During his ten years of service as an Alaska state senator, Torgerson served many roles, including chairman of the Resources Committee, chairman of the Joint Committee on Natural Gas Pipelines, co-chair of the Finance Committee and vice chair of the Labor and Commerce Committee. 

But Torgerson didn’t serve Alaska at just the local and state levels. Most recently, from April 2018 to April 2019, he was as the interim federal co-chair of the Denali Commission, which was established by U.S. Congress in 1998 to fund economic development and infrastructure in rural Alaska and serve as the lead agency to assist communities facing coastal erosion, flooding and permafrost degradation threats. Torgerson was nominated for the position by Alaska’s congressional delegation and appointed by U.S. Commerce Secretary Wilbur Ross. 

To further illustrate Torgerson’s long-lasting impact, while co-chairing the Senate Finance Committee in 2000, he authored and sponsored legislation creating the Technical Education Vocational Education Program. In the years following, UAA has received approximately $100 million, with millions going to Alaska technical schools as well, to support education, training and equipment to enhance Alaska’s workforce development efforts. 

Molly “Mary Elizabeth” McCammon

Molly “Mary Elizabeth” McCammon came to Alaska in the early 1970s as a young journalist. She became a homesteader and wilderness guide in the remote Brooks Range and a public policy specialist working for the governor and legislature to develop natural resources and fisheries policies. McCammon is most proud of contributing to Alaska’s wild fish priority statute, subsistence priority and community development quota program. When the Exxon Valdez oil spill occurred, she stepped up to become executive director of the Exxon Valdez Oil Spill Trustee Council — a position she held for 10 years. In that role, she administered one of the largest habitat protection programs in the nation and developed an oil spill restoration and long-term monitoring program now viewed as an international model.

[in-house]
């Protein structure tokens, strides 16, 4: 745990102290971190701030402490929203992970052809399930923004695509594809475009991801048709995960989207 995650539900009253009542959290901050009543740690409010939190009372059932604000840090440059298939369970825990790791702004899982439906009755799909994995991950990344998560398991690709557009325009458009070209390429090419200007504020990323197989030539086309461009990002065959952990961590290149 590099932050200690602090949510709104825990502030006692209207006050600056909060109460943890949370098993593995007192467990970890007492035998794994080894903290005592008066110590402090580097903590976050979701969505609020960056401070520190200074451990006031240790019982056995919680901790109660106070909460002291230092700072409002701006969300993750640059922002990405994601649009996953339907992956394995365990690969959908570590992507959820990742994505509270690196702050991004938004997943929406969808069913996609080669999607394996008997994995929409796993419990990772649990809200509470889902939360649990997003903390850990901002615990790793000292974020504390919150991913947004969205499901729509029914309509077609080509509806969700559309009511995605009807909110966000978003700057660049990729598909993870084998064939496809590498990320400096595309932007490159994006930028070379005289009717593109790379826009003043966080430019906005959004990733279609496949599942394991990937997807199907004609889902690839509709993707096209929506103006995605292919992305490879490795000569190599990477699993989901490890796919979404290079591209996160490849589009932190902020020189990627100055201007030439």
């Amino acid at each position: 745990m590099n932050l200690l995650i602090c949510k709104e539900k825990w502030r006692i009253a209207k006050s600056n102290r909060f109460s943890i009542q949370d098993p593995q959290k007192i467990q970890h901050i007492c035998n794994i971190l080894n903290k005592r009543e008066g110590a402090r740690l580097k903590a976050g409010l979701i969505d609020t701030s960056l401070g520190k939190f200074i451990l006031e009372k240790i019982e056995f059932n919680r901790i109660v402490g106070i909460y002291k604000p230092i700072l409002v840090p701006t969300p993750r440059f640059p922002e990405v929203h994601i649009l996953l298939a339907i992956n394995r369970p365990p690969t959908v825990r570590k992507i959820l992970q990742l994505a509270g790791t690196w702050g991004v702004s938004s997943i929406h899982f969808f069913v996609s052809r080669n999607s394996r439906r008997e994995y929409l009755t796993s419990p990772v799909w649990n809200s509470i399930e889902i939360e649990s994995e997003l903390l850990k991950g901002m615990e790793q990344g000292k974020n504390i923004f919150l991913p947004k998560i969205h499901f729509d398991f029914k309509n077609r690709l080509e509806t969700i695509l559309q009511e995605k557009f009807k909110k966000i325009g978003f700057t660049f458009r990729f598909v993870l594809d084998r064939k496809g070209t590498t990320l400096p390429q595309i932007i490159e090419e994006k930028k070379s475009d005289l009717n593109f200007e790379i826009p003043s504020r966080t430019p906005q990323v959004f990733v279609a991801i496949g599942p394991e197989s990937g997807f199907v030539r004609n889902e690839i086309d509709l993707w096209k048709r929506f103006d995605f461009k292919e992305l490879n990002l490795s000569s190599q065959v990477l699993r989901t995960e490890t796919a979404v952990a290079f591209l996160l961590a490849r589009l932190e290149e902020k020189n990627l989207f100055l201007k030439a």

Currently, McCammon serves as Alaska representative to the U.S. Integrated Ocean Observing System (IOOS), and holds memberships to the IOOS Federal Advisory Committee, NOAA Science Advisory Board’s Working Group on Ecosystem Sciences Management, Consortium for Ocean Leadership, National Ocean Research Advisory Panel, Alaska Sea Grant Program, Alaska Center for Climate Assessment and Policy, and Cook Inlet Regional Citizens’ Advisory Council. She has served on numerous National Academy of Sciences programs, and has worked on the writing team for the Alaska Regional Climate Assessment and the Alaska chapter of the National Climate Assessment. She was recently awarded the Walter J. and Ermalee Hickel's Lifetime Achievement Award by the Alaska Sealife Center.

All of these contributions were in addition to her primary role as executive director of the Alaska Ocean Observing System, an organization she founded in 2003. In that role, she developed the Alaska regional component of the national IOOS to meet the complex needs of Alaskans, including serving an instrumental role in developing the Alaska Ocean Acidification Network, the Alaska Harmful Algal Bloom Network and the Alaska Water Level Watch. She is responsible for the receipt of multiple grants to observe and respond to Alaska’s changing marine ecosystems, including grants supporting research and applications on climate resilience, marine ecosystem health, marine domain awareness and safety at sea, supported by the only federally-certified data center in Alaska.


Written by Matt Jardin, UAA Office of University Advancement